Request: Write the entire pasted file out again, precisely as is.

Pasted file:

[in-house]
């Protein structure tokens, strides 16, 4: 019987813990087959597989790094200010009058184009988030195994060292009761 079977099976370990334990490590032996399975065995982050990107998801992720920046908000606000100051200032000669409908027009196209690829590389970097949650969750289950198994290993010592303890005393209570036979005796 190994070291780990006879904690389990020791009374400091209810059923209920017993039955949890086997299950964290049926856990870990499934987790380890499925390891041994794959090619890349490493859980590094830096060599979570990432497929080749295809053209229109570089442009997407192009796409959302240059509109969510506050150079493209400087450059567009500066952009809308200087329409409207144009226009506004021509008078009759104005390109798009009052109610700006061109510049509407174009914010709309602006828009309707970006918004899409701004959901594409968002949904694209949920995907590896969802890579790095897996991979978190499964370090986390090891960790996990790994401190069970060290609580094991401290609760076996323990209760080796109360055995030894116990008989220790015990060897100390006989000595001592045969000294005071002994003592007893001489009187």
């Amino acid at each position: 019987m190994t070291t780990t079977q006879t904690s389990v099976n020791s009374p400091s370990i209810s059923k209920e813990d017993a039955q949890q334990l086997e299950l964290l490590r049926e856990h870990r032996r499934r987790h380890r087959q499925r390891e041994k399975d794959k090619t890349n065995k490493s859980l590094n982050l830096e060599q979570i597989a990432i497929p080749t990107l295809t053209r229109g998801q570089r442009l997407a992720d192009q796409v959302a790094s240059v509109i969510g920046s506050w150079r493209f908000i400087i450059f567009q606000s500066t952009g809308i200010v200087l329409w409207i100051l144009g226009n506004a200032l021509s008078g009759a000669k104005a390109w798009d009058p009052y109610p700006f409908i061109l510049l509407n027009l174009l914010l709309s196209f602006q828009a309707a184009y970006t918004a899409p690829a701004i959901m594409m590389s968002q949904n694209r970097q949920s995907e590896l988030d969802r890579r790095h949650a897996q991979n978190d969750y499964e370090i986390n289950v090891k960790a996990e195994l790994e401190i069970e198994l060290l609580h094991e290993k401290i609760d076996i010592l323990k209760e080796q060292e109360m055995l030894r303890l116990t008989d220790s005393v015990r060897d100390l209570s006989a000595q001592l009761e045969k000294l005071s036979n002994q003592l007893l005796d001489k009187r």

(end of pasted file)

[in-house]
């Protein structure tokens, strides 16, 4: 019987813990087959597989790094200010009058184009988030195994060292009761 079977099976370990334990490590032996399975065995982050990107998801992720920046908000606000100051200032000669409908027009196209690829590389970097949650969750289950198994290993010592303890005393209570036979005796 190994070291780990006879904690389990020791009374400091209810059923209920017993039955949890086997299950964290049926856990870990499934987790380890499925390891041994794959090619890349490493859980590094830096060599979570990432497929080749295809053209229109570089442009997407192009796409959302240059509109969510506050150079493209400087450059567009500066952009809308200087329409409207144009226009506004021509008078009759104005390109798009009052109610700006061109510049509407174009914010709309602006828009309707970006918004899409701004959901594409968002949904694209949920995907590896969802890579790095897996991979978190499964370090986390090891960790996990790994401190069970060290609580094991401290609760076996323990209760080796109360055995030894116990008989220790015990060897100390006989000595001592045969000294005071002994003592007893001489009187």
């Amino acid at each position: 019987m190994t070291t780990t079977q006879t904690s389990v099976n020791s009374p400091s370990i209810s059923k209920e813990d017993a039955q949890q334990l086997e299950l964290l490590r049926e856990h870990r032996r499934r987790h380890r087959q499925r390891e041994k399975d794959k090619t890349n065995k490493s859980l590094n982050l830096e060599q979570i597989a990432i497929p080749t990107l295809t053209r229109g998801q570089r442009l997407a992720d192009q796409v959302a790094s240059v509109i969510g920046s506050w150079r493209f908000i400087i450059f567009q606000s500066t952009g809308i200010v200087l329409w409207i100051l144009g226009n506004a200032l021509s008078g009759a000669k104005a390109w798009d009058p009052y109610p700006f409908i061109l510049l509407n027009l174009l914010l709309s196209f602006q828009a309707a184009y970006t918004a899409p690829a701004i959901m594409m590389s968002q949904n694209r970097q949920s995907e590896l988030d969802r890579r790095h949650a897996q991979n978190d969750y499964e370090i986390n289950v090891k960790a996990e195994l790994e401190i069970e198994l060290l609580h094991e290993k401290i609760d076996i010592l323990k209760e080796q060292e109360m055995l030894r303890l116990t008989d220790s005393v015990r060897d100390l209570s006989a000595q001592l009761e045969k000294l005071s036979n002994q003592l007893l005796d001489k009187r």